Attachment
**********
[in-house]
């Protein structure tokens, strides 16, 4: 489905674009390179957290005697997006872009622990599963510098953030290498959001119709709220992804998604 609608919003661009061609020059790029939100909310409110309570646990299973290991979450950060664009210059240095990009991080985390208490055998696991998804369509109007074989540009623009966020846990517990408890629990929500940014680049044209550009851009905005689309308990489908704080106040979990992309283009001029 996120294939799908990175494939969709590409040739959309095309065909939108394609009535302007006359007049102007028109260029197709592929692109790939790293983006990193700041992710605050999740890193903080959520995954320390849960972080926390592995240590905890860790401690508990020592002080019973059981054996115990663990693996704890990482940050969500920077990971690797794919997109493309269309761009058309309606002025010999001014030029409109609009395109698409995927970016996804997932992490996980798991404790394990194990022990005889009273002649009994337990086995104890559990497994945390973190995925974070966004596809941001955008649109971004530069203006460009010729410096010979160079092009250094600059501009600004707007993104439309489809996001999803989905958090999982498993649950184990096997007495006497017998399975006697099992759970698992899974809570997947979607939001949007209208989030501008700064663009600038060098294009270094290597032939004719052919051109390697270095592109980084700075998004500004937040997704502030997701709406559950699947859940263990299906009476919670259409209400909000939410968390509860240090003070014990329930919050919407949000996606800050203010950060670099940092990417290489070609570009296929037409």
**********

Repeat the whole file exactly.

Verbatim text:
[in-house]
């Protein structure tokens, strides 16, 4: 489905674009390179957290005697997006872009622990599963510098953030290498959001119709709220992804998604 609608919003661009061609020059790029939100909310409110309570646990299973290991979450950060664009210059240095990009991080985390208490055998696991998804369509109007074989540009623009966020846990517990408890629990929500940014680049044209550009851009905005689309308990489908704080106040979990992309283009001029 996120294939799908990175494939969709590409040739959309095309065909939108394609009535302007006359007049102007028109260029197709592929692109790939790293983006990193700041992710605050999740890193903080959520995954320390849960972080926390592995240590905890860790401690508990020592002080019973059981054996115990663990693996704890990482940050969500920077990971690797794919997109493309269309761009058309309606002025010999001014030029409109609009395109698409995927970016996804997932992490996980798991404790394990194990022990005889009273002649009994337990086995104890559990497994945390973190995925974070966004596809941001955008649109971004530069203006460009010729410096010979160079092009250094600059501009600004707007993104439309489809996001999803989905958090999982498993649950184990096997007495006497017998399975006697099992759970698992899974809570997947979607939001949007209208989030501008700064663009600038060098294009270094290597032939004719052919051109390697270095592109980084700075998004500004937040997704502030997701709406559950699947859940263990299906009476919670259409209400909000939410968390509860240090003070014990329930919050919407949000996606800050203010950060670099940092990417290489070609570009296929037409």